The primary outcome was the change in eGFR level at dialysis initiation over time among incident dialysis patient populations. Kidney function was estimated using the abbreviated Modification of Diet in Renal Disease equation based on the patients serum creatinine, age, and sex at dialysis initiation.40 The secondary outcome was the eGFR level over time among patients at dialysis initiation stratified by age in tertiles and sex.

Statistical Analyses

Patient and facility characteristics were compared between the pre- and post-eGFR reporting periods. Continuous variables of interest were summarized as mean or median with SD or interquartile range as appropriate. Differences in characteristics were determined by t test or the Mann–Whitney test for continuous variables and chi-squared or the Fisher-exact test for dichotomous variables.

The association between eGFR reporting and the eGFR level at dialysis initiation over time among incident dialysis patient populations was examined by two methods. First, an unadjusted interrupted time series was created for the time interval of 5 years before and after eGFR reporting.33 Time was divided into 3-month intervals, and the quarterly average or proportion was examined for trends. Second, sequential adjusted multilevel regression models were used to examine changes in the eGFR at dialysis initiation in the pre- and postreporting time intervals.41,42 Changes in trends among the populations were measured by examining changes in the slope of the eGFR at dialysis initiation after eGFR reporting using an interaction term (model equation is presented in Supplemental Appendix). Two levels were included in the multilevel model: patients and facilities. A two-level model was used to account for significant facility-level variability in the eGFR at dialysis initiation, a finding that we had previously reported.21 Fully adjusted models included variables for case mix (age, sex, body mass index, race, comorbidities, laboratory values, distance from center, and modality), facility-level variables (percent AVF, transplant facility, peritoneal dialysis facility, and center size), and calendar year. In a series of sensitivity analyses, we also examined the primary outcome as the proportion of patients with an eGFR at dialysis initiation≥10.5 and ≥12 ml/min per m2. Results were further stratified by age in tertiles, sex, and province. When examining the provincial subgroups, only Ontario, Alberta, and British Columbia were examined, because Newfoundland had a small number of facilities.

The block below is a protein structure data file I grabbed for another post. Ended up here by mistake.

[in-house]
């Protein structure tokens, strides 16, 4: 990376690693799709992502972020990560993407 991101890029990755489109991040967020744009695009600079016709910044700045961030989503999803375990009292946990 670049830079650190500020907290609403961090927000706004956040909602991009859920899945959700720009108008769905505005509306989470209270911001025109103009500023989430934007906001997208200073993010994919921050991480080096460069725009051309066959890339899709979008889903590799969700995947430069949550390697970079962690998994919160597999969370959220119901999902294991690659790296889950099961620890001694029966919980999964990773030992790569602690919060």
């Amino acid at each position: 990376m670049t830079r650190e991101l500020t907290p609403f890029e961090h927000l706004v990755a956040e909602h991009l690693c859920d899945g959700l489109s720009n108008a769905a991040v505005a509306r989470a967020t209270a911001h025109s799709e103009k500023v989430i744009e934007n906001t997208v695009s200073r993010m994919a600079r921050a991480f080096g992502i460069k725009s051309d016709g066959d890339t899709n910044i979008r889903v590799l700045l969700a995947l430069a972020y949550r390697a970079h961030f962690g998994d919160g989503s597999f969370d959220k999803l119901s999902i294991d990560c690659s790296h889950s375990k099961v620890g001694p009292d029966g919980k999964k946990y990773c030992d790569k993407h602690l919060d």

Multiple imputation was used for missing values.43 Analyses were performed using PASW version 18 and SAS version 9.3. All hypothesis tests were two-sided, with statistical significance determined at a P value <0.05.


M.M.S. has been on advisory boards for Roche and Amgen and received speaking honoraria from Roche, Amgen, and Sanofi US.

We thank Bob Williams and Frank Ivis at the Canadian Organ Replacement Registry.

M.M.S. has provided salary support by the Jindal Research Chair for the Prevention of Kidney Disease at the University of Ottawa.

This work was presented as an oral abstract at the American Society of Nephrology Annual General Meeting in Atlanta, GA, on November 9, 2013.

M.M.S. had full access to all of the data in the study and takes responsibility for the integrity of the data and the accuracy of the data analysis.

Published online ahead of print. Publication date available at

This article contains supplemental material online at